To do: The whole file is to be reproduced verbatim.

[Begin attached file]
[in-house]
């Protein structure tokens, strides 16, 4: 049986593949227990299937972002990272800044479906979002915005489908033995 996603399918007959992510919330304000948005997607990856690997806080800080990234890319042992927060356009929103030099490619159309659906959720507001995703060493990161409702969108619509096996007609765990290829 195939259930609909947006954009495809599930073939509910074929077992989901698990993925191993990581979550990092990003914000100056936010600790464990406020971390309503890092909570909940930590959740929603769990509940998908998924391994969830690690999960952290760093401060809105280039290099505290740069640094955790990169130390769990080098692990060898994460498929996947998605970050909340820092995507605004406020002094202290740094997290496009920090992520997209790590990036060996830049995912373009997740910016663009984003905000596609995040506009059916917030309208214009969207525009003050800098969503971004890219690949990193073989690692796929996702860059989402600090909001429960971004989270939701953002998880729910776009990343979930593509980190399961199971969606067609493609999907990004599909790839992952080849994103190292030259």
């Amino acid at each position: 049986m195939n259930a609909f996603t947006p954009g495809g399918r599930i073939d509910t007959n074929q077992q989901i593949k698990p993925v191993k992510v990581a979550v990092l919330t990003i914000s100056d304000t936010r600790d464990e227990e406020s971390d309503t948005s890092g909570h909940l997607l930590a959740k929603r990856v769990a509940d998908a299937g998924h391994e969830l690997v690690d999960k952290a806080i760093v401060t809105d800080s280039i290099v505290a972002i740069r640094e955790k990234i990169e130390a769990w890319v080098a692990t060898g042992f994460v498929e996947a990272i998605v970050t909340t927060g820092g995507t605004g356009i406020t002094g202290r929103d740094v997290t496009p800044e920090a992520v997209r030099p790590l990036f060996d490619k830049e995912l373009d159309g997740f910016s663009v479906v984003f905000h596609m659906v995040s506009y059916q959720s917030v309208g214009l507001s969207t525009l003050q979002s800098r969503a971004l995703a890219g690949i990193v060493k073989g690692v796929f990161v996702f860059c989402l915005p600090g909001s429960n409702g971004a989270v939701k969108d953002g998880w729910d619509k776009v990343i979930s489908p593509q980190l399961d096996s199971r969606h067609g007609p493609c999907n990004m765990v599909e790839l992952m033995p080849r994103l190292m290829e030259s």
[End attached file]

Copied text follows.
[in-house]
């Protein structure tokens, strides 16, 4: 049986593949227990299937972002990272800044479906979002915005489908033995 996603399918007959992510919330304000948005997607990856690997806080800080990234890319042992927060356009929103030099490619159309659906959720507001995703060493990161409702969108619509096996007609765990290829 195939259930609909947006954009495809599930073939509910074929077992989901698990993925191993990581979550990092990003914000100056936010600790464990406020971390309503890092909570909940930590959740929603769990509940998908998924391994969830690690999960952290760093401060809105280039290099505290740069640094955790990169130390769990080098692990060898994460498929996947998605970050909340820092995507605004406020002094202290740094997290496009920090992520997209790590990036060996830049995912373009997740910016663009984003905000596609995040506009059916917030309208214009969207525009003050800098969503971004890219690949990193073989690692796929996702860059989402600090909001429960971004989270939701953002998880729910776009990343979930593509980190399961199971969606067609493609999907990004599909790839992952080849994103190292030259």
């Amino acid at each position: 049986m195939n259930a609909f996603t947006p954009g495809g399918r599930i073939d509910t007959n074929q077992q989901i593949k698990p993925v191993k992510v990581a979550v990092l919330t990003i914000s100056d304000t936010r600790d464990e227990e406020s971390d309503t948005s890092g909570h909940l997607l930590a959740k929603r990856v769990a509940d998908a299937g998924h391994e969830l690997v690690d999960k952290a806080i760093v401060t809105d800080s280039i290099v505290a972002i740069r640094e955790k990234i990169e130390a769990w890319v080098a692990t060898g042992f994460v498929e996947a990272i998605v970050t909340t927060g820092g995507t605004g356009i406020t002094g202290r929103d740094v997290t496009p800044e920090a992520v997209r030099p790590l990036f060996d490619k830049e995912l373009d159309g997740f910016s663009v479906v984003f905000h596609m659906v995040s506009y059916q959720s917030v309208g214009l507001s969207t525009l003050q979002s800098r969503a971004l995703a890219g690949i990193v060493k073989g690692v796929f990161v996702f860059c989402l915005p600090g909001s429960n409702g971004a989270v939701k969108d953002g998880w729910d619509k776009v990343i979930s489908p593509q980190l399961d096996s199971r969606h067609g007609p493609c999907n990004m765990v599909e790839l992952m033995p080849r994103l190292m290829e030259s």